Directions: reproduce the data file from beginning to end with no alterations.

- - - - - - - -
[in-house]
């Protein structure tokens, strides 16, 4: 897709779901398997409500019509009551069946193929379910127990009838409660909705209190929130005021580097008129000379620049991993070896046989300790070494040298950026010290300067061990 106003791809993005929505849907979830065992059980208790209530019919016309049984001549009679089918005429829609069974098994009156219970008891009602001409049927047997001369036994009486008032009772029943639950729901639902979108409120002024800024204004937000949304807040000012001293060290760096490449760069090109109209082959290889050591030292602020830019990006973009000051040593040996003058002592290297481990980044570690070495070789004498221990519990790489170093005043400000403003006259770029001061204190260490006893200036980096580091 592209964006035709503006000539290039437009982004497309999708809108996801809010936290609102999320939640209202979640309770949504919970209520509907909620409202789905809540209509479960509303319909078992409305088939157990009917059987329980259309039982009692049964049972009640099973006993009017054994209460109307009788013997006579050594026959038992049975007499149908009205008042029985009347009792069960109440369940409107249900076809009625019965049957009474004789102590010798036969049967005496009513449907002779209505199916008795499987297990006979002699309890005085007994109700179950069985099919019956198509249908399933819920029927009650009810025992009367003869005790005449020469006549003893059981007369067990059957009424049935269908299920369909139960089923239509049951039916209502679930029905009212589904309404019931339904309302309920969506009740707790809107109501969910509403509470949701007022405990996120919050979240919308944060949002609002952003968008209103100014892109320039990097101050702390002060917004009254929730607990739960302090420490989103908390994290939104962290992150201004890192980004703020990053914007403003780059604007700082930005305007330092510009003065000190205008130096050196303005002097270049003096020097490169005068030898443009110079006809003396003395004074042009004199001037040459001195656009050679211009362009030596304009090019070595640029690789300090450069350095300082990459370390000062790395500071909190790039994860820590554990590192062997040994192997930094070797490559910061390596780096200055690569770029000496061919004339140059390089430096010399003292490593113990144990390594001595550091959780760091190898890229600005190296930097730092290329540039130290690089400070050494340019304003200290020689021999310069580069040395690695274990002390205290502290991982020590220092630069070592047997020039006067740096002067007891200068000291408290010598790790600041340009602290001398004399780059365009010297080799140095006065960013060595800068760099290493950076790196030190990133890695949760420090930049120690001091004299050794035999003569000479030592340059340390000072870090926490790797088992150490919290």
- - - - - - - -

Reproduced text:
[in-house]
């Protein structure tokens, strides 16, 4: 897709779901398997409500019509009551069946193929379910127990009838409660909705209190929130005021580097008129000379620049991993070896046989300790070494040298950026010290300067061990 106003791809993005929505849907979830065992059980208790209530019919016309049984001549009679089918005429829609069974098994009156219970008891009602001409049927047997001369036994009486008032009772029943639950729901639902979108409120002024800024204004937000949304807040000012001293060290760096490449760069090109109209082959290889050591030292602020830019990006973009000051040593040996003058002592290297481990980044570690070495070789004498221990519990790489170093005043400000403003006259770029001061204190260490006893200036980096580091 592209964006035709503006000539290039437009982004497309999708809108996801809010936290609102999320939640209202979640309770949504919970209520509907909620409202789905809540209509479960509303319909078992409305088939157990009917059987329980259309039982009692049964049972009640099973006993009017054994209460109307009788013997006579050594026959038992049975007499149908009205008042029985009347009792069960109440369940409107249900076809009625019965049957009474004789102590010798036969049967005496009513449907002779209505199916008795499987297990006979002699309890005085007994109700179950069985099919019956198509249908399933819920029927009650009810025992009367003869005790005449020469006549003893059981007369067990059957009424049935269908299920369909139960089923239509049951039916209502679930029905009212589904309404019931339904309302309920969506009740707790809107109501969910509403509470949701007022405990996120919050979240919308944060949002609002952003968008209103100014892109320039990097101050702390002060917004009254929730607990739960302090420490989103908390994290939104962290992150201004890192980004703020990053914007403003780059604007700082930005305007330092510009003065000190205008130096050196303005002097270049003096020097490169005068030898443009110079006809003396003395004074042009004199001037040459001195656009050679211009362009030596304009090019070595640029690789300090450069350095300082990459370390000062790395500071909190790039994860820590554990590192062997040994192997930094070797490559910061390596780096200055690569770029000496061919004339140059390089430096010399003292490593113990144990390594001595550091959780760091190898890229600005190296930097730092290329540039130290690089400070050494340019304003200290020689021999310069580069040395690695274990002390205290502290991982020590220092630069070592047997020039006067740096002067007891200068000291408290010598790790600041340009602290001398004399780059365009010297080799140095006065960013060595800068760099290493950076790196030190990133890695949760420090930049120690001091004299050794035999003569000479030592340059340390000072870090926490790797088992150490919290």